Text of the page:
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Consumer discretionary names are poised to underwhelm

Traders work on the floor of the New York Stock Exchange.
Brendan McDermid | Reuters
Traders work on the floor of the New York Stock Exchange.

More retailers are out with quarterly earnings results this week. While some are late reporters for the Q4 season (GameStop) and others are early reporters for Q1 (Nike, Signet Jewelers and Finish Line), they all have one thing in common: analysts have been revising their estimates downward into the announcements.

First up this week is athletic retailing giant, Nike. Just ahead of its FQ3 2016 report, the company introduced the first-ever power lacing sneaker, an ode to Marty Mcfly in Back to the Future. Nike's creative and innovative prowess has been leaps and bounds ahead of the competition in recent years, solidifying its staunch market position in the footwear industry. In the past 12 months Nike has rode 4 consecutive earnings beats to a 29.6% increase in share price.

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Still this wasn't enough to carry Nike, which reported mixed results in its third quarter earnings. The sportswear giant beat the Estimize consensus by 2 cents on the bottom line but missed its revenue estimates by $176 million. The quarter was highlighted by strong year over year growth in its core North America and Chinese businesses. Moreover, Nike's most important metric, future order growth, crushed expectations. On a constant currency basis, global future orders rose 17% which was supported by China's 36% growth in the same metric. Regardless shares of Nike fell 6% in after hours trading reflecting lingering concerns over weak consumer spending. If this is any indication for the rest of the consumer discretionary companies, this isn't too promising.

Following Nike, we get results from Signet Jewelers and Finish Line before the bell, and Game Stop after the bell. Signet Jewelers, parent company of Kay Jewelers and Zales, and the self-proclaimed "world's largest retailer of diamond jewelry" has been posting substantial results over the last 4 quarters on the top and bottom-line, showing consumers are still spending on certain large ticket items. Despite an eight cent miss during their fiscal third quarter 2016 which ended Jan 30 and includes the holiday shopping season, profits were still up 57% on a YoY basis.

The crowd has drawn down their fourth quarter EPS estimate for Signet to $3.62, a 2% decrease since the prior report, and in-line with what the Street is expecting. Revenue expectations have only fallen 1% during that time, to $2.42 billion. Preliminary results released by the company at the end of February are calling for a beat, with fourth quarter EPS expected to come in at $3.61, which would prolong a long running trend of the company surpassing estimates on the bottom-line, which it does 71% of the time. This would also be the fifth consecutive quarter of double-digit profit growth for Signet, at 18%. No color was given on revenues however, a metric they only beat 17% of the time historically. Same store sales are expected to have come in at 4.9%, ahead of last year's 4.2%.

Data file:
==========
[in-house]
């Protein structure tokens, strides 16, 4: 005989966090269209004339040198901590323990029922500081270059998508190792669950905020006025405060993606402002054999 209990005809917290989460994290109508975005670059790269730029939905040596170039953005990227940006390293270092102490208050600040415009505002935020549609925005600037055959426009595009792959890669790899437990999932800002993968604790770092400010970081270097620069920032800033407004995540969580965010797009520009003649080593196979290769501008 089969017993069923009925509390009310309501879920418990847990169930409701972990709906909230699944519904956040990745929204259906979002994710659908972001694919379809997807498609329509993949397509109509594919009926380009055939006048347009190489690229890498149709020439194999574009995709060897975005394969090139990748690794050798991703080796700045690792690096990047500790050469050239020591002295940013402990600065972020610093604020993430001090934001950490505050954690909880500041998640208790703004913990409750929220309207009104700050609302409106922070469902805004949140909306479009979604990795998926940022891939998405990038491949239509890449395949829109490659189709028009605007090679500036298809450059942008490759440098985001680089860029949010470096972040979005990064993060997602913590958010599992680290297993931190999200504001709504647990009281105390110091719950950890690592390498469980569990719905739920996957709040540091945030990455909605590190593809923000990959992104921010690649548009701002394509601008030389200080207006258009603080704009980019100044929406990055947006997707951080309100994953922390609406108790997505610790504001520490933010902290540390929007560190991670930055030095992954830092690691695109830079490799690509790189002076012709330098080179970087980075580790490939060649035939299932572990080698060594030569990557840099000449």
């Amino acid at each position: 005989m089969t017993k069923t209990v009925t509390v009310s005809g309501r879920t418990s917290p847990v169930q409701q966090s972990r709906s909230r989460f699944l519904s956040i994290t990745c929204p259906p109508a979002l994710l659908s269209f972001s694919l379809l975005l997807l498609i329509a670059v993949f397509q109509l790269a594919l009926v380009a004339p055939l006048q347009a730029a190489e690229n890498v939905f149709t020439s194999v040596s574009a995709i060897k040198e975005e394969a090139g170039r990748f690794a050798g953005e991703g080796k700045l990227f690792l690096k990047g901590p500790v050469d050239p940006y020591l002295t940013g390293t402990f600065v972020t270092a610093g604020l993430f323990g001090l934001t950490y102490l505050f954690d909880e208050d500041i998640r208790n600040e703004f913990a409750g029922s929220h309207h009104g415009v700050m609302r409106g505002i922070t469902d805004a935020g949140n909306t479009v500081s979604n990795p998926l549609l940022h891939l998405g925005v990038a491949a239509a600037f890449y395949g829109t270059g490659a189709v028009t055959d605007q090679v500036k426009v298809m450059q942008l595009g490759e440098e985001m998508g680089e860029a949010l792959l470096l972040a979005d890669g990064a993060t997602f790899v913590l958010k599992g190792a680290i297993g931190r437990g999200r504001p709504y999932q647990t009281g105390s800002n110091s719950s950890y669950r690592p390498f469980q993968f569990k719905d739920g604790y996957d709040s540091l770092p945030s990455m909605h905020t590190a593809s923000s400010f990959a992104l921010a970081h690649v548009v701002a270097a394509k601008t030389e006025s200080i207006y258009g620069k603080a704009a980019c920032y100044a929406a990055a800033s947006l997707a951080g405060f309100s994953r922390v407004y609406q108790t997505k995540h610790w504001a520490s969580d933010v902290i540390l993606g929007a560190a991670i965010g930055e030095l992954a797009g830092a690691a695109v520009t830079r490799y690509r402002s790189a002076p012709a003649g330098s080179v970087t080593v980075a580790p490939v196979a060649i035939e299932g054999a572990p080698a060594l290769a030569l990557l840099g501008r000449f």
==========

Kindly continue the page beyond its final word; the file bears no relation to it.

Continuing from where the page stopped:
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Also before the open on Thursday is Finish Line, hoping to reconcile some of the losses it incurred in the third quarter, in which it missed on both the top and bottom-line by a mile. Both the crowdsourced and Wall Street consensus had expected marginal losses in the the single digits for the quarter, but ultimately Finish Line posted EPS of -$0.49 and missed on the top line by $20 million. As a result, shares have taken a beating, falling 26.8% in the past 6 months.

The company's third quarter performance was severely impacted by a disruption in its supply chain following the implementation of a new enterprise management system. Finish Line ended the quarter with net sales decreasing 3.5% on a YoY basis and comp sales down 5.8%. In an effort to improve profitability, Finish Line announced it would be closing 150 stores in the next 4 years.

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Analysts are still bearish on Finish Line, pushing EPS estimates down 18% in the past 3 months and 5% in the past month. This currently leaves earnings at $0.80, a 9% decline on a year-over-year basis, on relatively flat revenue of $570.66 million.

However, Finish Line is not alone. GameStop will also be looking for a boost this Thursday. The video game retailer has seen shares fall 28% in the past 6 months, as prior generation and portable units continue flounder. Moreover, currency headwinds have severely impacted earnings, costing GameStop $100 million in sales last quarter and 2 cents on the bottom line.

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Unfortunately, early indications look bleak for the video game industry and GameStop this quarter. In the past 3 months, overall U.S. software sales reported consecutive declines highlighted by a 10.3% decline in February. Moreover, industry sales of prior generation and portable units declined 74% and 54%, with the only bright spot being next gen hardware. Ahead of their Q4 earnings, the crowdsourced community have frantically revised earnings down 6% to $2.26 on the bottom line and $3.57 billion in sales.

After a weak holiday season and start to the year, expectations have been tepid even for high profile names. Companies like Nike, Signet Jewelers, Finish Line and GameStop have all been adversely impacted by weak economic conditions. Between currency headwinds and macroeconomic volatility, it may be tough for these names to make a splash this week, regardless of their size and scale.

How do you think these names will report this week? Be included in the Estimize consensus by contributing your estimates here!